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Vanities in the rear seat arm-rest (right) was an idea retained for the production Eldorado Brougham models of 1957-58



This show-car went back to a dual headlight arrangement (quad headlights were to remain outlawed in many states until 1958). The tail-fins were copied directly from GM's 1951 Le Sabre experimental roadster. The windshield, front bumper, wheels all were carried over from previous Motorama models and were traditional of GM show-car styling. The brushed aluminum roof and rear roof saddle appeared again the following year, this time on the Cadillac Eldorado Brougham prototype. The dummy air-scoop on the rear door reappeared on the Cadillac Eldorado Brougham town car in 1956. The exhaust ports and seven vertical louvers serving as a rear bumper also had been used earlier on Le Mans, La Espada and El Camino. These vertical louvers reappeared as a stock trim feature above the rear bumper of all Cadillac models in 1955.

You may read more about the Cadillac Park Avenue, Motorama show car in the "Dream Cars" section (year 1954) of The (New) Cadillac Database©.


La Salle II [the 4-door sedan]


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Two lesser-known show-cars also were on display simultaneously with the Park Avenue sedan. These were the Cadillac La Salle II, a 4-door, pillarless hardtop, and its companion car, the La Salle II roadster. Noteworthy on the sedan model was the so-called dog-leg "A" pillar and compound-curve or wrap-over windshield, extending far up into the roof area. The tall windshield feature appeared again on the production Cadillac Eldorado Brougham for 1959.



The front of the La Salle II show-cars car was atypical of other Cadillac show-cars, although the small fender grilles above the front bumper ends did appear later on the production Cadillac models of 1957. The rear of these La Salle II show-cars emulated that of GM’s earlier Corvette models.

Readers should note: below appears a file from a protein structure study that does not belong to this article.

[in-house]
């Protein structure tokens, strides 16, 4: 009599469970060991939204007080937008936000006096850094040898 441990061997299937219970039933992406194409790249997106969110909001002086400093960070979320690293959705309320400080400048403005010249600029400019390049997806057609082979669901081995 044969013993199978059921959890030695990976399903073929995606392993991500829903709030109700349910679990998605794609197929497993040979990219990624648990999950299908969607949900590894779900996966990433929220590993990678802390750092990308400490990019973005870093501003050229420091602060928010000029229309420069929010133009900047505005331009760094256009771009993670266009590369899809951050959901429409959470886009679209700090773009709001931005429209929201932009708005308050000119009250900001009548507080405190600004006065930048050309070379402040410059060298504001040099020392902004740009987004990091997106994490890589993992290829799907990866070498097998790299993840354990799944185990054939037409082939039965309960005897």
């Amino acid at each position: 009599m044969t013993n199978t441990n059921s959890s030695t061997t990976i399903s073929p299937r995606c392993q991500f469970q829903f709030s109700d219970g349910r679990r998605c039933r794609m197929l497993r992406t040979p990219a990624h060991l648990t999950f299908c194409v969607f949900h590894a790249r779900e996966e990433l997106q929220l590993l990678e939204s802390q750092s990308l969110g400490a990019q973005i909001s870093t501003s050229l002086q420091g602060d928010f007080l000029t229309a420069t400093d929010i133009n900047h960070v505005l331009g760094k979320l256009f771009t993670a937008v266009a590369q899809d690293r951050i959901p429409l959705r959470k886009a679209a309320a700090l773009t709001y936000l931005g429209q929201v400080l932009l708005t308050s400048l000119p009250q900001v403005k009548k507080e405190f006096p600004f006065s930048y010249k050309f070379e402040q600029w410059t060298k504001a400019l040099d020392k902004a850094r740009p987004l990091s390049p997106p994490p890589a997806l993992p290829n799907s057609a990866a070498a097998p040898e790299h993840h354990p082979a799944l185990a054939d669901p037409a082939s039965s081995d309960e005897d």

The LaSalle II sedan - experimental model #XP32 (special order #2217) - featured rear-hinged back doors (suicide doors), much like the Orleans and Park Avenue show cars.

Designed to accommodate six passengers, nonetheless LaSalle II was mounted on a wheel base of only 108", when contemporary Cadillac models rode on chassis that were between 21 and 25 inches longer.

You may read more about the Cadillac La Salle II, Motorama show sedan in the "Dream Cars" section (year 1955) of The (New) Cadillac Database©.


La Salle II [the 2-seater roadster]


The influence of Chevrolet's Corvette models was evident in this 2-seater roadster - experimental model #XP34 (special order #2220) - companion car to La Salle II [the sedan] at the 1955 GM Motorama. Here was an attempt by GM/Cadillac to revive the La Salle name, which had disappeared from Cadillac’s model range in 1940. Other similar (but fruitless) attempts were made to revive that name again in the mid-sixties, and again on some of the early Seville prototypes in the early seventies.



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The two LaSalle II models featured vertically styled grille openings very reminiscent of the grille that had been planned for the anticipated 1941 La Salle. But the latter never went into production.

Both cars also featured the LaS emblems that had been used already during the final years of La Salle production up to 1940.

Prefiguring the 1956 Chevrolet Corvette, these show cars featured a concave side sculpture behind the front wheel opening.

By using 13" wheels and low-profile tires, the car stood just slightly more than 4 feet above the ground, at exactly 50 inches.

Although neither LaSalle II models were ever slated for production, many of their design features reappeared in later GM cars. The wraparound windshield went into production on many cars, beginning in 1957. The rear roof saddle was typical of many Cadillac models for 1957, as were also the textured ornaments at the leading edge of the front fenders.

You may read more about the Cadillac La Salle II, Motorama show roadster in the "Dream Cars" section (year 1955) of The (New) Cadillac Database©.


Return to The (New) Cadillac Database© Index Page
or select preferred chapter


© 1996, Yann Saunders and the Cadillac-LaSalle Club, Inc.
[ Background image: the 1954 Cadillac Park Avenue show car ]